Who pays for open source development? Increasingly, large organizations like Mozilla and the Linux Foundation. That's the trend highlighted by recent moves like the expansion of the Mozilla Open Source Support (MOSS) project.
The Mozilla Foundation has long injected money into the open source ecosystem through partnerships with other projects and grants. But it formalized that mission last year by launching MOSS, which originally focused on supporting open source projects that directly complement or help form the basis for Mozilla's own products.
Last week, I finished and passed my generals! This not only means that I can continue doing research here with a roof over my head and with money to feed myself; it also means that I now have the time to get back to doing reviews and posting about other things here. I'm starting this week by reviewing Rebellin Linux.
Today, May 16, 2016, Philip Müller proudly announced the availability of the first Release Candidate (RC1) build of the highly anticipated Manjaro Linux 16.06 "Daniella" computer operating system based on Arch Linux.
Early adopters can now jump into the Manjaro Linux 16.06 RC bandwagon and take the upcoming for a test drive on their personal computers, as the team of skilled developers led by Philip Müller have done a great job in the past few months to make the Arch Linux-based distro as stable and reliable as possible.
The advertiser is a company called Open Mobile Platform, founded just last month. The company is pitching the Linux-based system as something for large enterprises and privacy wonks who are seeking "trusted" mobile solutions.
It will initially be offered in Russian to meet local demands and regulatory requirements before being pitched overseas.
The operating system is reportedly built on top of the Sailfish OS, a production of Finnish company Jolla, which was formed by former Nokia engineers.
Last month, the Linux Australia secretary, Sae Ra, posted to the publicly-available Linux-aus mailing list that the organisation's website had been disrupted due to hosting changes. Under its current mindset, this problem is only bound to re-occur.
Also: Krita 2016 Fundraiser
Today, May 15, 2016, Linus Torvalds announced the final release of the long anticipated Linux 4.6 kernel, which is now available for download for all GNU/Linux operating systems.
It's just as well I didn't cut the rc cycle short, since the last week ended up getting a few more fixes than expected, but nothing in there feels all that odd or out of line. So 4.6 is out there at the normal schedule, and that obviously also means that I'll start doing merge window pull requests for 4.7 starting tomorrow.
If all goes well before the day is through will be the release of the Linux 4.6 kernel. If you've been behind on your Phoronix readings the past few weeks, here are the highlights to look forward to with Linux 4.6.
The ZFS file-system upstream has offered native encryption support but unfortunately it came after ZFS was closed up by Oracle. The Illumos folks have been working on ZFS encryption while it looks like soon there will finally be encryption support available for ZFS On Linux.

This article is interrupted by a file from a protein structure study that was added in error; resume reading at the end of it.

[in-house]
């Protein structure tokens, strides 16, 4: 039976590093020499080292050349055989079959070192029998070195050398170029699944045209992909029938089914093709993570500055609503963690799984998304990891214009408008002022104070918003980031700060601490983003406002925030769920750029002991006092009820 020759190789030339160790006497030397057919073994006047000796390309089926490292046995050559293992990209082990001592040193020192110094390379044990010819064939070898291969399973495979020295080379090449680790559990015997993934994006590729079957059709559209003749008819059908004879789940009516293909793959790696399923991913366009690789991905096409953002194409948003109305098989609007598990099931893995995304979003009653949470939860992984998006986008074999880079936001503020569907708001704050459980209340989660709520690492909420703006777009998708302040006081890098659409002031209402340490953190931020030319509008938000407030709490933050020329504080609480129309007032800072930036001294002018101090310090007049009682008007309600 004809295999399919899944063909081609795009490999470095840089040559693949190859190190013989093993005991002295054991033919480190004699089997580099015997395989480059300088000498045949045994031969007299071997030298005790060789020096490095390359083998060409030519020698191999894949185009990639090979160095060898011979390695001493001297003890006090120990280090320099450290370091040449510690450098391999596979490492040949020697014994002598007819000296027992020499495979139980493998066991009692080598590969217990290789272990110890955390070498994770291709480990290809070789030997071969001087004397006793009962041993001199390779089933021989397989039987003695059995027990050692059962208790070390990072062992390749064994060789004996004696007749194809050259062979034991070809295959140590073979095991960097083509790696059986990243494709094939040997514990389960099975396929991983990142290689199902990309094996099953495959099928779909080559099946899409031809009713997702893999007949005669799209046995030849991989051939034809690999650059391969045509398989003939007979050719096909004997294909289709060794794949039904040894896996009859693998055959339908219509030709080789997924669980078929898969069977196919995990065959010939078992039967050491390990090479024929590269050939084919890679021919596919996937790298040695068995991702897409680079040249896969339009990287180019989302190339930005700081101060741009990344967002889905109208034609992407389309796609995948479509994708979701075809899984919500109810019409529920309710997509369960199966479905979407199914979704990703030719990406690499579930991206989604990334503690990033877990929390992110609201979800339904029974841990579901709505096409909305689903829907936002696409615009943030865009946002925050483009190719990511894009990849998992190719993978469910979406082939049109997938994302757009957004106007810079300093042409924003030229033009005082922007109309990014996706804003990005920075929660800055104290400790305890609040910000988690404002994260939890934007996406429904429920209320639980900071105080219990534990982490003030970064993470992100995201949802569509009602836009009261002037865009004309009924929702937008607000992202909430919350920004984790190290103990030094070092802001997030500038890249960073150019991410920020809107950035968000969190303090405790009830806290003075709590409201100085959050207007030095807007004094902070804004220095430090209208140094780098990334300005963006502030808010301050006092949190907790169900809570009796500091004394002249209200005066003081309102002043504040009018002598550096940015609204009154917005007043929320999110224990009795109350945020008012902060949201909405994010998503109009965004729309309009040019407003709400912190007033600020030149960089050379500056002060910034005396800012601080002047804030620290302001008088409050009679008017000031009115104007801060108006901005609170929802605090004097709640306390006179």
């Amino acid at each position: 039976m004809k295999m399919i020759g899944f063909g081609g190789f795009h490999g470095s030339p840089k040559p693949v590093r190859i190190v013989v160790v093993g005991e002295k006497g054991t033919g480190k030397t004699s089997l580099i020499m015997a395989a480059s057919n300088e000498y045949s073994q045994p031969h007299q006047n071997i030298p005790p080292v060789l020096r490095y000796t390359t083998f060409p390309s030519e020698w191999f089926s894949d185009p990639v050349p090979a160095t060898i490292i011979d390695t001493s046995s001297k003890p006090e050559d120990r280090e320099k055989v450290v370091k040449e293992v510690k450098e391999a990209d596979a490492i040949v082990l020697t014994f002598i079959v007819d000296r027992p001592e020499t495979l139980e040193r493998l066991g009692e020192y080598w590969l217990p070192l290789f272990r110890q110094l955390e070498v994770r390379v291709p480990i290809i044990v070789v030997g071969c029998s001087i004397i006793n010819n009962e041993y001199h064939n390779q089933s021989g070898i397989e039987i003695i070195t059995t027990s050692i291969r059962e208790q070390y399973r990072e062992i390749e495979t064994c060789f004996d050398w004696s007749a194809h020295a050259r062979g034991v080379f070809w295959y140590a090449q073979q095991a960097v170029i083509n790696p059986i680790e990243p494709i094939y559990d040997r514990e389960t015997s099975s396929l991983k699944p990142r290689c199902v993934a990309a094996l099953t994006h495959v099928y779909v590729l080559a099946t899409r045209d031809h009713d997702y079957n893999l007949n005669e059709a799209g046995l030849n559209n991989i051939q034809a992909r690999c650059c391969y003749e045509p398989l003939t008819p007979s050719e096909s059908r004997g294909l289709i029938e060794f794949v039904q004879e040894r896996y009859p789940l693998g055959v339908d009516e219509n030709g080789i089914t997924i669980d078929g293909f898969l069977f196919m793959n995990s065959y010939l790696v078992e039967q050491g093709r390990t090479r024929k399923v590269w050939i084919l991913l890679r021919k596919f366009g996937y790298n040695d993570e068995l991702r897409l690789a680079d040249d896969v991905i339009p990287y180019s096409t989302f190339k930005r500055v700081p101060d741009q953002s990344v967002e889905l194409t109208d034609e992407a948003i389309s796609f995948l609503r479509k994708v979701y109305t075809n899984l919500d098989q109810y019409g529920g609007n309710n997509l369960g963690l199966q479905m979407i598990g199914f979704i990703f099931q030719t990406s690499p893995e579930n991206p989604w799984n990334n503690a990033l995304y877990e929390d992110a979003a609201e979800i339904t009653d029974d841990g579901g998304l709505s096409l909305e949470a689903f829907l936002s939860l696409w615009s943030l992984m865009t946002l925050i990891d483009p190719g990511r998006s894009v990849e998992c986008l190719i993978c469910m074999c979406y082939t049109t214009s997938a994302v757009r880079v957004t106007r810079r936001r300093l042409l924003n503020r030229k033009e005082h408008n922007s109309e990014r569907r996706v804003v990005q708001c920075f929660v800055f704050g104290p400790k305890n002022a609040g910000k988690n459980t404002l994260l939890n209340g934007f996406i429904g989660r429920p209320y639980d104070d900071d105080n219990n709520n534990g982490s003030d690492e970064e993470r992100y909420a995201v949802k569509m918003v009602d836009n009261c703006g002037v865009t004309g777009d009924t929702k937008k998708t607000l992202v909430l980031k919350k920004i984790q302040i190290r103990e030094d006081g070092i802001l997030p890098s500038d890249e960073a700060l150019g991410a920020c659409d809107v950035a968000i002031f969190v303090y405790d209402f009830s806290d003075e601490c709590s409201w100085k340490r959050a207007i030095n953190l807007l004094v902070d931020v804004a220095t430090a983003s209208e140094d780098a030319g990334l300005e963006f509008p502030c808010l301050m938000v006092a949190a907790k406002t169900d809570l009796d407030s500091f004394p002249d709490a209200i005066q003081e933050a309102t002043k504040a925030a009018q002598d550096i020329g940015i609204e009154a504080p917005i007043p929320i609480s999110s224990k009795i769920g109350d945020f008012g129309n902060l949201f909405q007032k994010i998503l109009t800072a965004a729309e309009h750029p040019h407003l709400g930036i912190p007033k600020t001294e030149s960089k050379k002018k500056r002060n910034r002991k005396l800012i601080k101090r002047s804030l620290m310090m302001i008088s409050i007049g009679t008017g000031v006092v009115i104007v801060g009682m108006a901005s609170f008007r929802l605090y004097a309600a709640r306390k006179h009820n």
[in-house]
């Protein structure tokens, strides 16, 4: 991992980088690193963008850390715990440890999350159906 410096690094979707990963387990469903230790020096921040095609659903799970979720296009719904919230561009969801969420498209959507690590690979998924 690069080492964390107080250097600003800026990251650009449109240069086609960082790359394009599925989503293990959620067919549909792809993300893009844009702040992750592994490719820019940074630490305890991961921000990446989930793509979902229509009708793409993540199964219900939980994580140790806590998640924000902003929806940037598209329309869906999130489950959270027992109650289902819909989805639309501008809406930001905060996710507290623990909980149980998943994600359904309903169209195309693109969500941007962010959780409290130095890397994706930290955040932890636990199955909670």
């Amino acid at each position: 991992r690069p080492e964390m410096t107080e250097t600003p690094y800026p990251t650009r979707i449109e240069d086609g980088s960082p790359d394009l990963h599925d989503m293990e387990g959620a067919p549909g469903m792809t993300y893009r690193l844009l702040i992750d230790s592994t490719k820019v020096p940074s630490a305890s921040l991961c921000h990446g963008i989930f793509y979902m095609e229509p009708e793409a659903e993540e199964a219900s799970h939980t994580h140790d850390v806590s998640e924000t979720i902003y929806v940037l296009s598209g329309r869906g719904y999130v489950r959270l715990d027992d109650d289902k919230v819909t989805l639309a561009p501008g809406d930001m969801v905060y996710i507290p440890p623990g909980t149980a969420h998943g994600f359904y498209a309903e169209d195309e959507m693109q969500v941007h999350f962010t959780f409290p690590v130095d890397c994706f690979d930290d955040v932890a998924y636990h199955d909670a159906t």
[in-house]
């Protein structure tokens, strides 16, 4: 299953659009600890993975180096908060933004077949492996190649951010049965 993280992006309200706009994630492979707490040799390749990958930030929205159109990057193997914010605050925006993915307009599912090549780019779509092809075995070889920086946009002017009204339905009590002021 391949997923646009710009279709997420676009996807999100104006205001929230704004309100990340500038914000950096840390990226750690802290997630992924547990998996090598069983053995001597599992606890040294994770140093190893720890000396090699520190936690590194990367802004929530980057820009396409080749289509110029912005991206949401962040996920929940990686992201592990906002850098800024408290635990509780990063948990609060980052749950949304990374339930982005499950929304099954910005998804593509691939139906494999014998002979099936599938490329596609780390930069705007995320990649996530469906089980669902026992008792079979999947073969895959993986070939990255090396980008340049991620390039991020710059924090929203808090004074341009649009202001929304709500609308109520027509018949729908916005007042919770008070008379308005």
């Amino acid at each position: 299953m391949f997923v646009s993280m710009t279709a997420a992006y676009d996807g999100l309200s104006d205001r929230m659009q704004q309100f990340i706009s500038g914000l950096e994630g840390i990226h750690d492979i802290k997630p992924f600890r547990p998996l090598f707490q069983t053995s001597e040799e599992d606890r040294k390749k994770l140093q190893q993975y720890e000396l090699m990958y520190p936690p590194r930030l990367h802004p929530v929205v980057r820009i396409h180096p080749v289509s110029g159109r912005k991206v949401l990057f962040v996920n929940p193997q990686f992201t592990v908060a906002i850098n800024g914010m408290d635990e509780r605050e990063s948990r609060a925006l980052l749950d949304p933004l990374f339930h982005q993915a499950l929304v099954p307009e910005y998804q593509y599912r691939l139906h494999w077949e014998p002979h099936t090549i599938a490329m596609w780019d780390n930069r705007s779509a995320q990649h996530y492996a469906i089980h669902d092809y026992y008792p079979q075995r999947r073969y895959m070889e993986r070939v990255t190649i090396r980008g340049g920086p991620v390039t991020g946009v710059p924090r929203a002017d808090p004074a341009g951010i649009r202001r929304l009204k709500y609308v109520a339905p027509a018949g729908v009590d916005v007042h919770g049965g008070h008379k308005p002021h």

With Linux 4.6 expected today, here's a look at some of the features we can hope to see merged over the next two weeks once the Linux 4.7 merge window opens.
The lead maintainer of GrSecurity, Brad Spengler, that is a set of patches to the Linux kernel for providing security enhancements has written an opinion piece about the Linux 4.6 kernel security.
Following on last week's release of 4MLinux Core 18.0 Beta distrolette, Zbigniew Konojacki today informs Softpedia about the availability for public testing of the Beta release of the upcoming 4MLinux 18.0 operating system.
As expected, 4MLinux 18.0 Beta is out today based on the 4MLinux Core 18.0 edition, which is, in fact, the base of all the rest of the 4MLinux sister projects, including, but not limited to, 4MRescueKit, 4MParted, and 4MRecover.
ZFS On Linux 0.6.5.7 was released this week as the newest version of the ZFS file-system code for Linux.
Before you come bashing at me saying “East or West, Keyboard is the best” or “Command Line! Command Line! Command Line!”, I just want to interate here – YES, keyboard is very important for productive tasks. But what about when you just want to use your hybrid device (which are slowly starting to dominate the market) to read a book? Or watch a movie? Or do some GUI based task – like even editing a video (which is a fairly heavy task but can be an excellent use case for touch based interaction)? Yes, Linux is, in my humble opinon, much more flexible than Windows when it comes to doing non-touch tasks like coding, or writing documents (which is exactly why inspite of all that Windows-praising, I am typing this on LibreOffice in Ubuntu), but let us not forget, touch is slowly but steadily becoming the future of interacting with our personal devices. Maybe it will never be the most productive way of doing so, but it sure is the most natural way of doing that. I think Linux should not find itself late to the party of touch-based interaction.